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N-Tape: Side A, Side B

The deal is needed, but India had better be honourable about testing

N-Tape: Side A, Side B
Illustration by Sorit
N-Tape: Side A, Side B
outlookindia.com
-0001-11-30T00:00:00+0553
Even if the Americans have so hopelessly complicated their democracy, and we our politics, some things really are quite clear through the haze of punditry clouding this nuclear business. One, that if India carries out a nuclear test, it cannot go like Oliver and say 'Please, can I have some more, I just blew up what you gave me.' The French too have made that clear; it's just that they don't make a fuss about some things the American way.

Just as quietly, the French also denied India their reprocessing technology, the best bet in the world to cut dependence on new supplies, though there is political promise of fuel supply. The Americans have written their enrichment and reprocessing (ENR) denial into law, in the Hyde Act. And we sound surprised, even betrayed, that the Americans would not break their law to please us. They must be pleased in Dublin, Wellington and Vienna. Weren't these two conditions on testing and technology transfer just what they wanted written into an agreement at the Nuclear Suppliers Group meeting early September?

Seen from the Left in India, this is one kind of betrayal, seen from the right, another. But look at it straight, and it's nothing of the sort.

Much of the world is astonished, and quite a bit of it envious, that India could have swung such a very amazing deal. India declares it has military nuclear reactors, refuses to open them to inspection, everyone knows it has nuclear weapons, it refuses to make a commitment against producing more, refuses to sign the treaty against possessing nuclear weapons, and still demands resumption of nuclear supplies cut off for all these reasons—and gets it. And yet this isn't good enough for the bjp.

Because India, it says, must test. Speaking purely militarily, it must. The US has carried out 1,032 tests, what was the Soviet Union 715, France 210, China and Britain 45 each. So India's two, in 1974 and then the set in 1998, are really not enough to test through a full nuclear defence. But for that India would need another 50 to 100 tests, not another symbolic one; it would need the uranium, the money, the technology, an economy strong enough to defy the world. India isn't there, face it. The level of testing militarily needed is not an option, we really have no alternative to being honourable.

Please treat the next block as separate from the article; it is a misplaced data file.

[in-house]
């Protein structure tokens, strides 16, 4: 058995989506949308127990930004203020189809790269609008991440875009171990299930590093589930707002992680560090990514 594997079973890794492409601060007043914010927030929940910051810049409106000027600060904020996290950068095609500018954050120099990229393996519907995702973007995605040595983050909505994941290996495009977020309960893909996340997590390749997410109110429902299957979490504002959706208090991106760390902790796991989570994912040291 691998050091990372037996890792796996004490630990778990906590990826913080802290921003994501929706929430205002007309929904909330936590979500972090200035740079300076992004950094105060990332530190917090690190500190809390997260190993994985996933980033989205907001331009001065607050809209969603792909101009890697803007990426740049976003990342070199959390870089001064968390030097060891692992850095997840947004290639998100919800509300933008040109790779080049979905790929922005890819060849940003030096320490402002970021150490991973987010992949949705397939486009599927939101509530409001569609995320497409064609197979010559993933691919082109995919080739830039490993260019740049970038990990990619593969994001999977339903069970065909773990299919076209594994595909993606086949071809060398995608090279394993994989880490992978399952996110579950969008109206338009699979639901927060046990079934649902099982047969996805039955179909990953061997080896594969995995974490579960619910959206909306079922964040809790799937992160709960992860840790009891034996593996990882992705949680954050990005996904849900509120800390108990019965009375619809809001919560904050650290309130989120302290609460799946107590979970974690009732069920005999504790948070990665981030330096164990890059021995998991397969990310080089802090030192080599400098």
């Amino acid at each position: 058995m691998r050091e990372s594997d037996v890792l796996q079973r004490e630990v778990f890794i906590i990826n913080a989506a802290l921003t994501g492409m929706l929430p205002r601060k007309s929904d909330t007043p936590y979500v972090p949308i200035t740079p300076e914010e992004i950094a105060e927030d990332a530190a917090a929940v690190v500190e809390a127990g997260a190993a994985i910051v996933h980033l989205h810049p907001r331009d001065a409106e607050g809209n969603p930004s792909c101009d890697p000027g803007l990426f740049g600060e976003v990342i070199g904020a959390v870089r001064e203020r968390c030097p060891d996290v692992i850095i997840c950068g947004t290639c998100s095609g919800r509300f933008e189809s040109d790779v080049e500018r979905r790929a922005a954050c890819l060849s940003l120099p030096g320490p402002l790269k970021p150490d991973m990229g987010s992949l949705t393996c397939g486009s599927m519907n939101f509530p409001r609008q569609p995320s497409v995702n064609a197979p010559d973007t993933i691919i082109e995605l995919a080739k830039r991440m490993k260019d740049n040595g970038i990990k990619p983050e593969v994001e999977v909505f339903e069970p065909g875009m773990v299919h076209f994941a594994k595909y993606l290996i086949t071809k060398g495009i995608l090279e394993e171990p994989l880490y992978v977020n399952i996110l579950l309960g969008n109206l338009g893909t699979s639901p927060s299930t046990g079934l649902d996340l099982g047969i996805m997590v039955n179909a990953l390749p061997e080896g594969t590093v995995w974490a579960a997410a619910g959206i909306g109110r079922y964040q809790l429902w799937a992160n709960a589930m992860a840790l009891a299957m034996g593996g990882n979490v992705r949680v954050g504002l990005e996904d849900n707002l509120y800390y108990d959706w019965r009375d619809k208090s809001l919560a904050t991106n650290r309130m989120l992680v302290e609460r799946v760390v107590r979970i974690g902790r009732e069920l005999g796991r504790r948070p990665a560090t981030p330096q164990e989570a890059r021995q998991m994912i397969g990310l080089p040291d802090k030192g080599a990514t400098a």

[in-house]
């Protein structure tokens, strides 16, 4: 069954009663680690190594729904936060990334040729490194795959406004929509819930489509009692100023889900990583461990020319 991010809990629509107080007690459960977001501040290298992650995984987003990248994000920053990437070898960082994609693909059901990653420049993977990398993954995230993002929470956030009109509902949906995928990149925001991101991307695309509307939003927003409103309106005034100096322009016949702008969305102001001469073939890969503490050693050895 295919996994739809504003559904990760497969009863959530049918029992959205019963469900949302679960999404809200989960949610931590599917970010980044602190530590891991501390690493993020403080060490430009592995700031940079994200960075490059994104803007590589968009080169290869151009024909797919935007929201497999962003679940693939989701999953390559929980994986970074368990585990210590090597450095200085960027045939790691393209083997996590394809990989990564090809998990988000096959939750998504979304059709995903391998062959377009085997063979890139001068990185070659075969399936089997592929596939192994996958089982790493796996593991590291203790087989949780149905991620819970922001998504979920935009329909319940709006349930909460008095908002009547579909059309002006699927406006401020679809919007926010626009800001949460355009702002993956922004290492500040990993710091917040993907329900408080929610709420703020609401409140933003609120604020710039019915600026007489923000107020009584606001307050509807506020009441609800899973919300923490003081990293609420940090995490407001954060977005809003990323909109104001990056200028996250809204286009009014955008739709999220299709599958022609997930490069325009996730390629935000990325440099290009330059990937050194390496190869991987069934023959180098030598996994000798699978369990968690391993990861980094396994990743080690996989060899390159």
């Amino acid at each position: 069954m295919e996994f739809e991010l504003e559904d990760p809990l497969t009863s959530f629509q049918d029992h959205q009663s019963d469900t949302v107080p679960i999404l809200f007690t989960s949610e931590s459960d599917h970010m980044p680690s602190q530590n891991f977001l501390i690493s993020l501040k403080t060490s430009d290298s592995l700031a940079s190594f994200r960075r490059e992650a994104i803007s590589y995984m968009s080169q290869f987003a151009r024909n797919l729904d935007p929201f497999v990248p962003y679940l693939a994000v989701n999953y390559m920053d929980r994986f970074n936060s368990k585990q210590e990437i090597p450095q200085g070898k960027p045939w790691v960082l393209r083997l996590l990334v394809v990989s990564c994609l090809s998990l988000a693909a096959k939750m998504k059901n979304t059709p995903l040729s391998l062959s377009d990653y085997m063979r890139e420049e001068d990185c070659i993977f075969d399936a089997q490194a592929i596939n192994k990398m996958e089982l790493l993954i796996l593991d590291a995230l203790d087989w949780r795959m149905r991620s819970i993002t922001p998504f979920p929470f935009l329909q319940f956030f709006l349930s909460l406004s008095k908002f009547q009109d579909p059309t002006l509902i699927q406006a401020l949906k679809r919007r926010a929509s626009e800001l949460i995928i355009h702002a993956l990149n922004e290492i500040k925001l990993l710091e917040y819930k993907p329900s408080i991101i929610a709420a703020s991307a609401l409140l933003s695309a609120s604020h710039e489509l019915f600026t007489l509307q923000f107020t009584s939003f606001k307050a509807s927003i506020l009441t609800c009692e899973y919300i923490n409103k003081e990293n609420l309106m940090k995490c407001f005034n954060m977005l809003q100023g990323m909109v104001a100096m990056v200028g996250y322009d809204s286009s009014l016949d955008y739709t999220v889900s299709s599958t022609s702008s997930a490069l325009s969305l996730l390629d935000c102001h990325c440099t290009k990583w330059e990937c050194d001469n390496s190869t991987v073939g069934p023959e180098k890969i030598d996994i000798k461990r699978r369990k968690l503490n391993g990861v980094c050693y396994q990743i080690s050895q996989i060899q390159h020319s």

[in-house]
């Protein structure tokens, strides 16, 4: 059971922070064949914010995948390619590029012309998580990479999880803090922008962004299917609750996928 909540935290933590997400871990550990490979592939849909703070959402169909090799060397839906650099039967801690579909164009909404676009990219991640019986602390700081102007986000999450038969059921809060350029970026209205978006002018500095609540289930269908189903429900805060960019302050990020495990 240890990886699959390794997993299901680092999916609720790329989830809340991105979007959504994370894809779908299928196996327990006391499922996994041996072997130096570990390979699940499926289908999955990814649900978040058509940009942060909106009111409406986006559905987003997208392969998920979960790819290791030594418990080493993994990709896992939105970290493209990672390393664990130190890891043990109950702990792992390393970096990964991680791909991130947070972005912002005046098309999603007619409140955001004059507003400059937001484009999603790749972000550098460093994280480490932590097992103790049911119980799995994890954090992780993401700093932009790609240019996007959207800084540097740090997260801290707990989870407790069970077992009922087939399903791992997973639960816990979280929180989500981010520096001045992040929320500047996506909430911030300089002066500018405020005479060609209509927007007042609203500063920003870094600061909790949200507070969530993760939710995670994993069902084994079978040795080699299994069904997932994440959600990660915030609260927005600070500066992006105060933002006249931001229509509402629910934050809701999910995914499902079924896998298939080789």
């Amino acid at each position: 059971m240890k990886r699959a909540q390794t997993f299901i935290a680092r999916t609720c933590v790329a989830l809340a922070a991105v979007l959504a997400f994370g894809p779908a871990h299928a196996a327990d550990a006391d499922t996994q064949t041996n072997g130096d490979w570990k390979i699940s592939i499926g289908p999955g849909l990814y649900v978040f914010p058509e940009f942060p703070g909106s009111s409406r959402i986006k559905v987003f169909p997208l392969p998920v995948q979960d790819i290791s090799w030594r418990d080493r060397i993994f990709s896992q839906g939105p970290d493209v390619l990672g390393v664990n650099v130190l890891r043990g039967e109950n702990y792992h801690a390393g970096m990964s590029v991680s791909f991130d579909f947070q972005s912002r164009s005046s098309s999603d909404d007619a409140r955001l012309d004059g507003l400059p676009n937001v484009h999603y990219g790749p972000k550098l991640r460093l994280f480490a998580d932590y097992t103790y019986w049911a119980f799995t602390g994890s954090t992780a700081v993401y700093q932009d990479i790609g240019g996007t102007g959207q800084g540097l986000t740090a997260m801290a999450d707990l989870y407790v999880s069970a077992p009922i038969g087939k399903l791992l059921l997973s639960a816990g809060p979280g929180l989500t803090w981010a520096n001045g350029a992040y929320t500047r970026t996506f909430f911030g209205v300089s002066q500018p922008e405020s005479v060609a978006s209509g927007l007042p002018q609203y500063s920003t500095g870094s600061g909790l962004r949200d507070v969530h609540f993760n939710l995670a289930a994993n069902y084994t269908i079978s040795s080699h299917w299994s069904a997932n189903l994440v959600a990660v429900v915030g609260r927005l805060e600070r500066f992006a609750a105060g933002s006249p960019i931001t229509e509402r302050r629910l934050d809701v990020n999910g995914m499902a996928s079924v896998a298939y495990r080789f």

But nuclear teeth tested a 100 times would still not be the answer to China. The Chinese are of course not to be trusted (if only because you could never trust anyone who eats just about everything). But they'd look to target India through terror via Islamabad, through state support to block Indian exports, not through missiles. The answer to the Chinese is a powered economy, not missile fantasies. That second 'no' on reprocessing is the smaller one. Sure, others have technology that is some steps ahead of what India currently has. But knowledge finds a way of filtering through.

The half-full part is a good deal more than half full. New promise of power for half-working factories, for farmers and their fields, for cities that play dice with darkness. bjp leader L.K. Advani has noticed now that the sun shines, that the wind blows, but this new call to wind and solar rather than nuclear energy is really a lot of cattle waste of the male kind, provoked only by the new hyphenation of nuclear with Congress. Solar and wind are of course wonderful, but they will not on their own substitute uncertain gas and dwindling coal in the time India has, on the scale it needs. Nuclear can.

Along the way, Manmohan Singh's men have sadly had to take positions approaching doublespeak, or at the least speak here and speak there that's not entirely synchronised in tone and emphasis. Because the deal was not, after all, unconditional, nothing ever is. There have been two worlds to deal with, the one within and the one outside. An audible mismatch has arisen frequently between talking sense abroad and talking big at home.

All this has been necessary only because Manmohan is a visionary mired in murk. He had to talk past the opposition to power India's future. Nuclear can mean a costly start, but there is capital around. In time it works—the almost entirely nuclear French now produce the cheapest electricity in Europe, and sell $5 billion worth of it a year, a beacon for India. Now, and not for the first time, we only have us against ourselves.
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